Open sewers run through the streets. Disease is rampant, up to and including recurring outbreaks of the plague. Criminals are routinely castrated, disemboweled, and hacked to pieces in public executions. The rotting heads of political enemies are mounted on public gates. The bloody torture of animals is a popular form of entertainment. Wretched poverty is commonplace. Literacy is not. Deference to a rigid caste system is expected of everyone. Weekly attendance at a church of the official religion is mandatory, with crippling fines imposed on those who abstain. Government censorship is taken for granted. Prejudice against foreigners and indeed against anyone even slightly divergent from the norm is encouraged.

Is this some third-world hellhole? Some imaginary world of dystopian fantasy?

No. This is England at one of its greatest historical moments, under the reign of its most esteemed monarch, Elizabeth the First. This is the England we romanticize and glorify and consider the forerunner of our own modern liberal democracy.

And astonishingly, almost miraculously, this is also the world that shaped the most brilliant literary mind in human history. This culture that would be alien and repulsive to us were we suddenly to find ourselves in it, stripped of the cleansing distance of centuries, somehow gave rise to a visionary who crafted timeless works that speak to us today every bit as much as they did to audiences four hundred years ago. A man whose artistic insight encompassed not just linguistic invention but social dynamics, personal psychology, and humanist philosophy.

How is this possible?

I can’t answer that question. But I can’t help asking it. I’ve always been fascinated by the period, and my reading of late has included a Shakespeare biography and various literary analyses of his work, pushing it again to the foreground of my attention.

Even by the standards of his own time, Shakespeare would not have seemed a distinguished figure. He was the son of a small-town glovemaker, with no more than a grammar school education, a father and thus a husband before he was out of his teens, who wound up making his living in a disreputable profession (the theater). How then did he manage to anticipate everyone from Hume to Freud, while leaving such an artistic mark that even people who have never read nor seen his work consider his name synonymous with “literature” and unknowingly quote his phrases? How did he manage to immerse himself in his culture and absorb everything it had to offer, yet simultaneously rise above its limitations in a way that was both unprecedented and inimitable?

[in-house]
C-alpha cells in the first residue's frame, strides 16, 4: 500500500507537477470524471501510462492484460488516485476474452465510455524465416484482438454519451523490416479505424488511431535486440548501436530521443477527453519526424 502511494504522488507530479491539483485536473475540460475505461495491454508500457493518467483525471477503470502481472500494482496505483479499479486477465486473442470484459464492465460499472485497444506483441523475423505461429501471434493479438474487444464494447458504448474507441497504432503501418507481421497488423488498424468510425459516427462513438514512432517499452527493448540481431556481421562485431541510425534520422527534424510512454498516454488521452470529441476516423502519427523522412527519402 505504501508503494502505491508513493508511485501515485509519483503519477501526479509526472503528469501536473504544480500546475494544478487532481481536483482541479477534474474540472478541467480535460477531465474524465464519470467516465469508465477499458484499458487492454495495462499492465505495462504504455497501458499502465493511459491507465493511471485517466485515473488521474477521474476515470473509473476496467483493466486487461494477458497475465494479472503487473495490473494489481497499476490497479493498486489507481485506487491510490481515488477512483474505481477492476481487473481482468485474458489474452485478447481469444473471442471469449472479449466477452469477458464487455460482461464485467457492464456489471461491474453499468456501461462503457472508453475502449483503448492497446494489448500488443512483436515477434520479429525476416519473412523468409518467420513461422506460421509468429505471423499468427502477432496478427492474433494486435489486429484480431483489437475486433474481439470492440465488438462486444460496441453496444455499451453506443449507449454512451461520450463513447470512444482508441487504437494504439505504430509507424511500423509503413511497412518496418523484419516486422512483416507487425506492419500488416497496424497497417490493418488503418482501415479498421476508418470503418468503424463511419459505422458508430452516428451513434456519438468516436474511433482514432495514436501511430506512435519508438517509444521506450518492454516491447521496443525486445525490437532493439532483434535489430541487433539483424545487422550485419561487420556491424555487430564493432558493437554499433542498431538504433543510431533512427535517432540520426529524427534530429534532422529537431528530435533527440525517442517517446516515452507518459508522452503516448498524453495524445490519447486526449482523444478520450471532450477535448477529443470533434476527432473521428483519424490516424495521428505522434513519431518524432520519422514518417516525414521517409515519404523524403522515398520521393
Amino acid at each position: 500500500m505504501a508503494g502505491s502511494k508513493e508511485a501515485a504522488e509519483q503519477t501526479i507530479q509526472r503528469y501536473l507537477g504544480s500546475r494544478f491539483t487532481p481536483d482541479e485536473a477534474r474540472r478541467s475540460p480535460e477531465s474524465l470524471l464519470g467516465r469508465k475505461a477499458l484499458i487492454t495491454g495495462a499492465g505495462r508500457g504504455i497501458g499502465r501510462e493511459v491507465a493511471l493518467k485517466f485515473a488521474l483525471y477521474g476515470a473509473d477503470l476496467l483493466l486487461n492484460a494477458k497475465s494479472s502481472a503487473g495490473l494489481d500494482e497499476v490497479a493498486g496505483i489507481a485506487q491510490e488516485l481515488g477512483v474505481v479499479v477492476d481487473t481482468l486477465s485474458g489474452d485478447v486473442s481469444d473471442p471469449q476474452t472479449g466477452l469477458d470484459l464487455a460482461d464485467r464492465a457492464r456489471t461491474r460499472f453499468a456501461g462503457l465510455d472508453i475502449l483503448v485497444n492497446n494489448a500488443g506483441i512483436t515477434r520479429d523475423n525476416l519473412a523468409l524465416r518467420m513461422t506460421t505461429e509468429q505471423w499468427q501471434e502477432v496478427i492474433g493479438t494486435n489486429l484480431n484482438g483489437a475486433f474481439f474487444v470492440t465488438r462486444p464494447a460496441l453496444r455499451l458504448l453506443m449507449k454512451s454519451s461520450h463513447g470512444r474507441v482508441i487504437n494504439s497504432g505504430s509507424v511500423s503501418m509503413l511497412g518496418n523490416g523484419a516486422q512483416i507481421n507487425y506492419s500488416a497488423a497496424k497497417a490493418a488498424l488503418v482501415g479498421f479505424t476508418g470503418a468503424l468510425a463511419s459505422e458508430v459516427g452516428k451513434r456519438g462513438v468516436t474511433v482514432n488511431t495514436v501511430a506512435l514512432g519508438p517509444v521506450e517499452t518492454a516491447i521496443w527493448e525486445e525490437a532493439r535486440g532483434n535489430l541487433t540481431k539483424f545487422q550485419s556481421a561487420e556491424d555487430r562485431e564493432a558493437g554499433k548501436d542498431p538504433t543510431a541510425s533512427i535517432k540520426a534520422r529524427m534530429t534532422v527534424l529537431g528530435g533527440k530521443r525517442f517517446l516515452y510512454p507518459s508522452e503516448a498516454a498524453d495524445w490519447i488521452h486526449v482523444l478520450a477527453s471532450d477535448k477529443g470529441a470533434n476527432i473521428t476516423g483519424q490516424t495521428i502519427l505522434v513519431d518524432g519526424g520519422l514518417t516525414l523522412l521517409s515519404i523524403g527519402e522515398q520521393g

This paradox has provided employment for generations of scholars, but ultimately it remains as perplexing as ever. I certainly don’t pretend that I can shed new light on it here. Ultimately, we have no choice but to accept him as sui generis. However… from the question itself we can perhaps derive some insights into the human condition.

The very existence of Shakespeare, after all, the paradox he embodies, bespeaks a condition of possibility that goes beyond the commonplace. To (almost) anyone living in Elizabethan England, the genius of his work, the revolution in human understanding and artistic potential it generated, would have been literally inconceivable. To anyone at all in that time and place, Shakespeare included, the society we live in now would have been absolutely unimaginable.

Yet in a mere sixteen generations, less than a half-dozen consecutive human lifespans, we have progressed from the world described in the first paragraph to the one we inhabit today. Wide as the gulf seems—and our perceptions of that paragraph put it in stark relief—it was a direct journey from there to here. Shakespeare may have anticipated the course in countless ways—Harold Bloom credits him with nothing less than “the invention of the human” in modern terms—but he didn’t lead us here. The Bard himself unapologetically borrowed from and built on countless sources who had come before, and our progress since his time has likewise been a cumulative and collaborative effort… the work of writers and philosophers, statesmen and scientists.

Shakespeare (in Hamlet) may have invented nihilism, but clearly it didn’t define his time and shouldn’t define ours. None of us is what he was, and even for the best of us it’s hard to see very far down the road and imagine how different the world and our perceptions of it might be. But still (to paraphrase another literary giant, Shaw), we should not mistake the customs of our tribe for the laws of nature. However dire current problems may seem, however troublesome the obstacles (both human and circumstantial) that impede us, and however tempting it is to take for granted the conditions of our world (as Shakespeare must have felt about the world of that first paragraph), things will change. That much is certain. It’s incumbent upon us to exercise such perception and intellect as we can to impose some direction on that change.

Could we somehow travel back and tell him the impact his work has had, he surely would not believe it. Likewise, we today cannot know which insights, which creative visions, will stand the test of time and shape our own future. We can only seek out what moves and inspires us, add to it as our abilities allow, and work it into the ever-evolving mosaic of human culture.

And certainly that mosaic will continue to include Shakespeare, from whom there is much we all still can learn, about both his world and our own.

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2 Responses to “The paradox of Shakespeare”
  1. I wonder what Shakespeare ever imagined he would be so well know for so long after his death.

  2. Andrew says:

    To be or not be … and from this you can write a whole damn bookstore!

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